© MPE

    ESO VLT at Cerro Paranal in the Atacama Desert, elevation 2,635 m (8,645 ft) from above Credit J.L. Dauvergne & G. Hüdepohl atacama photo

    You have been studying the surrounding area of the black hole in the centre of the Milky Way for more than 20 years. Were you specifically looking for the gravitational redshift that you have now discovered, or did this happen by accident?

    No, the discovery was by no means accidental. We’ve been systematically looking for this and preparing the experiment for ten years now. We’ve known for a long time that the object in the galactic centre has a very high mass, and that it is highly plausible that it is a black hole. However, there’s a difference between plausibility and physical certainty. That’s why we design all kinds of tests, for which the centre of our Milky Way offers wonderful opportunities. In short: our current measurement of the gravitational redshift is already providing very strong evidence of the existence of the black hole in the galactic centre – and of the general theory of relativity.

    The current observations are taking place on the margins of what is measurable. What instruments did you need in order to achieve your successful result?

    Certainly, measurements like these would not have been possible just a few years ago. At that time, we observed the centre of the Milky Way using a single eight-meter mirror in the Very Large Telescope. Now, we us all four telescopes in the system in Chile at the same time by using interferometry.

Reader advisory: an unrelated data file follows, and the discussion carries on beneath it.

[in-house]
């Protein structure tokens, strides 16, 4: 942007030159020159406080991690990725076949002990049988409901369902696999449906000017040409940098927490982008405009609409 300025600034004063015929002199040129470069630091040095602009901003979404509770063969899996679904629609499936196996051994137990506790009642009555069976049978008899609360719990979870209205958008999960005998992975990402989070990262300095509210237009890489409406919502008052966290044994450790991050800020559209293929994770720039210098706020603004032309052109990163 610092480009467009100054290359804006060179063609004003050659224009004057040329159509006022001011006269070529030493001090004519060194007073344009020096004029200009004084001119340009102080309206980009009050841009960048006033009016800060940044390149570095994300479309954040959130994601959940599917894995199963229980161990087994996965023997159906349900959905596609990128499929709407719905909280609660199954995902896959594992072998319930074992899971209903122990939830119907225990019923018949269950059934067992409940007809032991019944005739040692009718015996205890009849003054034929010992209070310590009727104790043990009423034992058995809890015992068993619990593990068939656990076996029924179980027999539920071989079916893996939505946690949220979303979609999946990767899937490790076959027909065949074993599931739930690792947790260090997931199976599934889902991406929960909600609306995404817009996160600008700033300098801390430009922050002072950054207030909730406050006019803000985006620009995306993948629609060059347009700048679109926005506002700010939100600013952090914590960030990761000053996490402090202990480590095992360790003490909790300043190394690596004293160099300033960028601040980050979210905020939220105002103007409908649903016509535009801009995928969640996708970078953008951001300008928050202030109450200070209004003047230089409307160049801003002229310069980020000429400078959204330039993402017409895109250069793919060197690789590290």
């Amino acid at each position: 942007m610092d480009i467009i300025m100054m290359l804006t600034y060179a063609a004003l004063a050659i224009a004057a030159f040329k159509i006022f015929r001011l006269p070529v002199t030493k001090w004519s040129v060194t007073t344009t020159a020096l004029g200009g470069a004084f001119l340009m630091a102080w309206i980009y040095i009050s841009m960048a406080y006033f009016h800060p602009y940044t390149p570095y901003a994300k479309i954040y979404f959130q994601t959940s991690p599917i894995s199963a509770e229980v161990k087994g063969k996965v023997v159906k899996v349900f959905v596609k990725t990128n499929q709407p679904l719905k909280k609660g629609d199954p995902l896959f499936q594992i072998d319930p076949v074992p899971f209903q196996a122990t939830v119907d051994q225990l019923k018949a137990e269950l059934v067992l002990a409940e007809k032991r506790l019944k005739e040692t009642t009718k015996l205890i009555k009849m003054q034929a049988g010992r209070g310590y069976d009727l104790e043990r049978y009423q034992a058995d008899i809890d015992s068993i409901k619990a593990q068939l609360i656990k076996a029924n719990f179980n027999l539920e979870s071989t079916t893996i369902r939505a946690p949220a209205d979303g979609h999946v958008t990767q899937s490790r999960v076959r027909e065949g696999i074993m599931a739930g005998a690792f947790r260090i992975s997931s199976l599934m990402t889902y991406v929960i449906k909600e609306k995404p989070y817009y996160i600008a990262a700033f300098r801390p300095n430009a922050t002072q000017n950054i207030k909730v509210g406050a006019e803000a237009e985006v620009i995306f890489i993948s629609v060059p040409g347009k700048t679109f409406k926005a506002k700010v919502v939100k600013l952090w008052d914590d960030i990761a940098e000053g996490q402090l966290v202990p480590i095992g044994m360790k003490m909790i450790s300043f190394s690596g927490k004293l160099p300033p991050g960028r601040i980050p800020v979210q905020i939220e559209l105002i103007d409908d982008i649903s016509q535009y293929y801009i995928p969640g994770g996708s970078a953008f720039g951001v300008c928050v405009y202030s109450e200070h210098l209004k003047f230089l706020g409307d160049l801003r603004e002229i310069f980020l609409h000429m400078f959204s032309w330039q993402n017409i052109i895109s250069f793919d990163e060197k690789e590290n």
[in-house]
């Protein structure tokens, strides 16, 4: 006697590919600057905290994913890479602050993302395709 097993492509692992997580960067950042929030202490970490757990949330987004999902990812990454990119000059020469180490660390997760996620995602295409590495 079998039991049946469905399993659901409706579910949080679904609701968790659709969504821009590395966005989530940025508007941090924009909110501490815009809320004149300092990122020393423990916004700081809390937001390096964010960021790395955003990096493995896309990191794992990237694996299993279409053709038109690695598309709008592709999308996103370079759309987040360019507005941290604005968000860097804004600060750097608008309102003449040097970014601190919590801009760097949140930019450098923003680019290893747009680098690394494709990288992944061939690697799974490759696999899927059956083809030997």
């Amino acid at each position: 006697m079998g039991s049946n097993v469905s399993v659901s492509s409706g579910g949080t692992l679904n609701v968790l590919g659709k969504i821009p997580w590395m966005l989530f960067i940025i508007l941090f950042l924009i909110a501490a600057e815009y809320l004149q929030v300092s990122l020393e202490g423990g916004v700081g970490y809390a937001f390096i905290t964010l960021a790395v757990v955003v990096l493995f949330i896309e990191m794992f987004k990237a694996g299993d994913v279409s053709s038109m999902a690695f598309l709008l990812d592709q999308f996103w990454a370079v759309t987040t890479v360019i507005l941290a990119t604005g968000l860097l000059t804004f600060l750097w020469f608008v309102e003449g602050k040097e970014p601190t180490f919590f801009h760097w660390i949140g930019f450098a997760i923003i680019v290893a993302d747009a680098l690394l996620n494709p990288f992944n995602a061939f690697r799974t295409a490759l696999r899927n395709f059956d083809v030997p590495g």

ESO VLT Interferometer, at Cerro Paranal, with an elevation of 2,635 metres (8,645 ft) above sea level

    In radio astronomy, this procedure, in which the waves of an object overlap and this appears sharper as a result, has already been established for decades, but not in the field of optics. For this reason, the Max Planck Institute for Extraterrestrial Physics headed by Frank Eisenhauer, together with the Max Planck Institute for Astronomy, the European Southern Observatory, the University of Cologne, two French CNRS institutes and institutes in Porto and Lisbon, has developed a highly complex instrument called Gravity.

    ESO GRAVITY in the VLTI

    Gravity processes the signals of the four individual telescopes and offers a huge improvement in the detail resolution in the infrared range. This means that thanks to Gravity, the Very Large Telescope could in theory provide images of two adjacent two-euro coins on the moon. It’s no exaggeration to say that Gravity has led to a breakthrough in the field of optics in matters relating to interferometry.

    A key role during observation is probably also played by adaptive optics. What’s the reason for this?

    Glistening against the awesome backdrop of the night sky above ESO_s Paranal Observatory, four laser beams project out into the darkness from Unit Telescope 4 UT4 of the VLT.

    Turbulences in the Earth’s atmosphere distort the wavefronts of the stars’ light. In principle, the aim is to compensate the crests and troughs of waves. This is made possible through the use of a mirror in the telescope, which has mechanical tappets attached to its rear side. These so-called actuators deform the surface of this small mirror in the beam path up to a thousand times per second, and in this way eliminate the distortions. In this way, we achieve the theoretical resolution of the telescope – and this is higher by a factor of ten than those that are achieved without correcting the air turbulence.